And apparently, they didn’t move from that spot. Even when Mary told them she had seen the risen Jesus. They refused to come out.
I’d like to think I’d have gone out looking for him.
But they were still holed up in that undisclosed location Easter night. That’s where our Gospel lesson today picked up. The disciples huddled in their hideout, with the doors bolted shut.
John says they were behind closed doors because they were afraid of the Jewish authorities.
I don’t know if I buy that, myself. I’m not 100% convinced it was fear of the authorities that prompted them to barricade themselves in the panic room.
Far be it from me to suggest that brother John was fibbing. But sometimes a man has to save face. After all, if church tradition is anywhere near correct, the author of our Gospel was one of those scared men hiding behind those closed doors.
Afraid of who?
If Peter and the others were really so afraid of the authorities, why did they go running around Jesus’ tomb that morning? If the authorities were on the lookout for friends of Jesus, wouldn’t his tomb would be the first place they’d look?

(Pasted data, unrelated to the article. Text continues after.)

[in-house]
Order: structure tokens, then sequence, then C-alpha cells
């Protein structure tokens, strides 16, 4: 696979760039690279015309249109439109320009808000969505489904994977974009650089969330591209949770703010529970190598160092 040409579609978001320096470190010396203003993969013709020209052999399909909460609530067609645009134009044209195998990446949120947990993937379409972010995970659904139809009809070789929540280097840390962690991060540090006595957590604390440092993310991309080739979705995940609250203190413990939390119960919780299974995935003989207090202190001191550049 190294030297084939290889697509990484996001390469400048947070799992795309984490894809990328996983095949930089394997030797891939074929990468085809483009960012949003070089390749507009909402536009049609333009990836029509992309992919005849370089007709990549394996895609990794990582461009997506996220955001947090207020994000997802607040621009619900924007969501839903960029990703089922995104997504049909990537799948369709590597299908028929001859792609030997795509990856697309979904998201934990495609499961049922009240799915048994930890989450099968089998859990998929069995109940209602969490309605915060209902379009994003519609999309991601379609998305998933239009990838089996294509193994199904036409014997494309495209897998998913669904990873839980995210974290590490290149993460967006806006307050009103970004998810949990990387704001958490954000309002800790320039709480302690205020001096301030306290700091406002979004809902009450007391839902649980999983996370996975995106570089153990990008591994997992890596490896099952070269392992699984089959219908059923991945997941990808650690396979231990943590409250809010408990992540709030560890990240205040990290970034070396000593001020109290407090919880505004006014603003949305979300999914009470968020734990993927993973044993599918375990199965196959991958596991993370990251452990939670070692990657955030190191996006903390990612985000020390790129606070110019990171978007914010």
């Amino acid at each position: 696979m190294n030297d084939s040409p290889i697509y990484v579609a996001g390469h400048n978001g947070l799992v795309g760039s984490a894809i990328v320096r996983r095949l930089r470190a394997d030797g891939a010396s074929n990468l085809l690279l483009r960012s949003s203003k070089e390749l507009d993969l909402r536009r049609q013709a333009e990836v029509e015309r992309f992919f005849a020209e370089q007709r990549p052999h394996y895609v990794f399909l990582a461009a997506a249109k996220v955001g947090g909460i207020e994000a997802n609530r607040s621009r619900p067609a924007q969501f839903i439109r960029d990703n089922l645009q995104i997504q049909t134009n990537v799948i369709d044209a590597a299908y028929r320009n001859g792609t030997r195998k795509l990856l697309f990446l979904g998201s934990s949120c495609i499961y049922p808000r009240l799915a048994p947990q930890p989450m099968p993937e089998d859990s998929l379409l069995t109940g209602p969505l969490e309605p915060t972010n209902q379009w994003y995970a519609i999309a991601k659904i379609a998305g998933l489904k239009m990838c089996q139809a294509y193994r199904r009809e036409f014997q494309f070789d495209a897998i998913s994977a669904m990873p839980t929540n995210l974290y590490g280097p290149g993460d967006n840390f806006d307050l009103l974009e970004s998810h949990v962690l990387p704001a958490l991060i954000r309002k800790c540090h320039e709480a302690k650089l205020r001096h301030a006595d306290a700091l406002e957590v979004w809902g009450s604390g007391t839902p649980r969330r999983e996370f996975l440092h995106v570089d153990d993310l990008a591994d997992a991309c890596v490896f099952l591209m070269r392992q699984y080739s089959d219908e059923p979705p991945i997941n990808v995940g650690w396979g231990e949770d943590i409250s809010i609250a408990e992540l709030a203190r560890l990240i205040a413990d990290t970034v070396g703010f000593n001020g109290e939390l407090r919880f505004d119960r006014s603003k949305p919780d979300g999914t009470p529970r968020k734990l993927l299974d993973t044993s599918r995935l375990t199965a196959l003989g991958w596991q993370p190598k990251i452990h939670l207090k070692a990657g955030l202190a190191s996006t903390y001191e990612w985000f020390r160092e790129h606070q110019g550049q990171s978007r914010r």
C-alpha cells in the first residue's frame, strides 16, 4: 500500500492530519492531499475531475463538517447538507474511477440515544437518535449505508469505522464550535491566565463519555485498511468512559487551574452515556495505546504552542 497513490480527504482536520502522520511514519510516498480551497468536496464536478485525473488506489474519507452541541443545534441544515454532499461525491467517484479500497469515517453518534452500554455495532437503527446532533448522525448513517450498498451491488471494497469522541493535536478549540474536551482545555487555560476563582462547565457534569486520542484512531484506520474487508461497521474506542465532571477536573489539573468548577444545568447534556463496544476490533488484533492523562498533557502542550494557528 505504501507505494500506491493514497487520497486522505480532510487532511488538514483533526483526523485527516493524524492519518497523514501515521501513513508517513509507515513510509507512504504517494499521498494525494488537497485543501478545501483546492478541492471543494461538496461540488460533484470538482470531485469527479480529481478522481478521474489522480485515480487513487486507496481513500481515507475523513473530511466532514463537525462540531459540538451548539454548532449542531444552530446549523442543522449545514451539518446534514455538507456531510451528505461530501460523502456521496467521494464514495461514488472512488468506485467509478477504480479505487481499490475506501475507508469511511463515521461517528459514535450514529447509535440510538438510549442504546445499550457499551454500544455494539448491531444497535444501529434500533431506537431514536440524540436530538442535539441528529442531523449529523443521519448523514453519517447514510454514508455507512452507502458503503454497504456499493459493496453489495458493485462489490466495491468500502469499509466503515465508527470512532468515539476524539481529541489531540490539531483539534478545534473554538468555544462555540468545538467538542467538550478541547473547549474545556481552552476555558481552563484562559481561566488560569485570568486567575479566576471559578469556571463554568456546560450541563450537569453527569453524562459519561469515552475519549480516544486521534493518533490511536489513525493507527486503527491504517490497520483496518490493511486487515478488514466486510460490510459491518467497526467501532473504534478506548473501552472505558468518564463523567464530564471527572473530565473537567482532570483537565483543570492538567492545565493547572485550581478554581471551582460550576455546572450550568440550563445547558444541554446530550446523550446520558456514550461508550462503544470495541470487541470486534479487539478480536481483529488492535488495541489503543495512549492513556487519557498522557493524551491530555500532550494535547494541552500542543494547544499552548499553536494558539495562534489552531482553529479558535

After all, in Matthew’s Gospel, the Jewish authorities had Pilate post a security detail at the tomb. Otherwise, they said, his disciples may come and steal the body and tell the people, ‘He’s been raised from the dead.’
So they hadn’t been too afraid to run around in the open that morning. But that night, they were cooped up in some hideout, afraid. Afraid of what? The Jewish authorities! Yeah, that’s it!
And I’m sure that they all believed it when they told each other that.
You know what I think they we really afraid of?
I think they were afraid to see Jesus. Or afraid Jesus would see them.
Before Easter morning, the last we’d heard from Peter, he was denying that he even knew who Jesus was.
Peter, who had told Jesus earlier that evening: I’ll give up my life for you (John 13.37).
Peter, who according to Matthew’s Gospel, had talked so big: Even if I must die alongside you, I won’t deny you (Matt. 27.35).
And not just Peter. All the disciples said the same thing, says Matthew.
And Matthew also told us that when Jesus was hauled off by the authorities, all the disciples left Jesus and ran away (Matt. 27.56). Mark told the same story.
They’d all sold Jesus down the river. They’d all hightailed it out of town and left Jesus to die alone.
I bet they thought they’d never see him again. At this point, I’m not certain they wanted to. Would you?
I suspect that’s why, after Mary Magdalene told them she’d seen Jesus, they didn’t bother to go looking for him.